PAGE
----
The recession is finally ending, government economics experts and the media say, hailing the rescue efforts of government agencies. Those tempted to celebrate should first examine the actual data, beginning with the $787 billion stimulus package.
Earlier this year, President Barack Obama’s new economic team drew up a forecast to garner support for massive deficit spending. Recall that the official unemployment rate was a little more than 7 percent — and rising — back in January, when the new president was sworn in. The Obama team warned that if the government stood by and did nothing, unemployment might get as high as 9 percent by the end of this year.
In contrast, Obama’s team projected that the stimulus package would keep unemployment from breaking above 8 percent during the entire recession. The rest is history. The stimulus package passed, and the official unemployment rate for September was 9.8 percent. So not only is unemployment worse than what Team Obama said it would be, it’s worse even than they predicted it would be in the absence of the celebrated stimulus package. We see a similar pattern when it comes to the massive bank bailouts.
These include the $700 billion Troubled Asset Relief Program (TARP), spearheaded by former Treasury Secretary Hank Paulson, as well as the myriad relief programs run by the Federal Reserve. Recall that back in September 2008, the credit markets were in turmoil after the government’s surprise decision to let Lehman fail. Secretary Paulson warned that if he weren’t given $700 billion and very wide latitude in doling it out to major financial institutions, the U.S. credit market would collapse, and mid-sized businesses would be unable to make their monthly payrolls.
Paulson ended up getting what he wanted, and since then the Federal Reserve and Treasury have claimed success regarding their “rescue” of the financial sector. The innocent observer could be forgiven for thinking that there was a “credit crunch” brewing back in the fall of 2008, but that the American economy has since dodged a bullet because of the quick and bold actions by Paulson and Ben Bernanke at the Fed. Yet the data tell the exact opposite story.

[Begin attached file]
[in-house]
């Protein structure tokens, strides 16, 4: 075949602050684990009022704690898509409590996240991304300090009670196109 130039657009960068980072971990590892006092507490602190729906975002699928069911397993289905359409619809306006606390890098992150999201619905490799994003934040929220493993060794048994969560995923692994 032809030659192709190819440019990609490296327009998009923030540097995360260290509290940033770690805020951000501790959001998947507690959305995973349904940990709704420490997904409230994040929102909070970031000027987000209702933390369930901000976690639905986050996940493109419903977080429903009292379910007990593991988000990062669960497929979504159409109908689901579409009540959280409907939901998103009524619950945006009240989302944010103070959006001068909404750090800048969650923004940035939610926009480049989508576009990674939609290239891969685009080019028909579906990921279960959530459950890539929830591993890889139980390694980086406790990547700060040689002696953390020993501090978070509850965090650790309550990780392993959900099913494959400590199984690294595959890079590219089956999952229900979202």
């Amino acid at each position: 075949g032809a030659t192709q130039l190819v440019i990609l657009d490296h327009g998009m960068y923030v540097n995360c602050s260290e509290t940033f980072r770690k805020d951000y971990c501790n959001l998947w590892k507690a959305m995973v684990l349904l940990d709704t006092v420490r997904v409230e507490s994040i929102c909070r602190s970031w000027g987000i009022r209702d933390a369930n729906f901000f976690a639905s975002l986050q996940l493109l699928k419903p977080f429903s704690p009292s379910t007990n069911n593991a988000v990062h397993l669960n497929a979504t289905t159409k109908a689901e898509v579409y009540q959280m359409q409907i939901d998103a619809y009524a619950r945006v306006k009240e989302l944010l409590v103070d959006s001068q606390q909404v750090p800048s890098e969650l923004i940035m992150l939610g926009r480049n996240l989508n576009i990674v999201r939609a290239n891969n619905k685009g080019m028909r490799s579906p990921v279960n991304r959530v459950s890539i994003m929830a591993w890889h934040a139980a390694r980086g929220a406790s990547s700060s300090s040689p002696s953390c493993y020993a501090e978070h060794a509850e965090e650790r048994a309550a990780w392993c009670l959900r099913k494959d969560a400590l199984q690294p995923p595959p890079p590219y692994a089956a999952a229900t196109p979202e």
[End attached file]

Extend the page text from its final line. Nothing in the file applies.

According to the Fed’s own archives, total business loans were steadily rising throughout 2008, and were actually at an all-time high in October 2008. (Remember that Congress approved Paulson’s TARP request in early October 2008.) Since then, business loans have fallen steadily.
As of August 2009, total business loans are down by almost $192 billion from their October peak, a drop of almost 12 percent in just 10 months. If someone were shown a simple graph of the U.S. loan market and asked, “When did the great credit crunch of 2008 occur?” the obvious answer would be, “It started in October 2008.” Indeed, some economists argue that it was Paulson’s panicked request that spooked investors. The Federal Reserve also contributed to the collapse in lending when it decided to pay banks interest on the reserves they kept parked on deposit with the Fed — a policy begun in October 2008.
The government and media analysts should stop talking as if the “success” of these programs is self-evident. A simple look at the facts suggests that the interventions have been abject failures. Instead of cheerleading a bogus rescue, media analysts should tackle the obvious question: If this weak performance doesn’t cause proponents of massive deficit spending and corporate handouts to doubt themselves, what would?
Would a more free-market approach have yielded better results? Americans don’t know because neither the Bush nor Obama administrations considered that option. The next administration to tackle a recession should look to the market more than intervention. There is still time for the Obama administration, because the current recession, contrary to news reports, may not be over after all.
Murphy is a senior fellow in business and economic studies at the Pacific Research Institute. He can be contacted at [email protected]
In the Union-Tribune on Page B6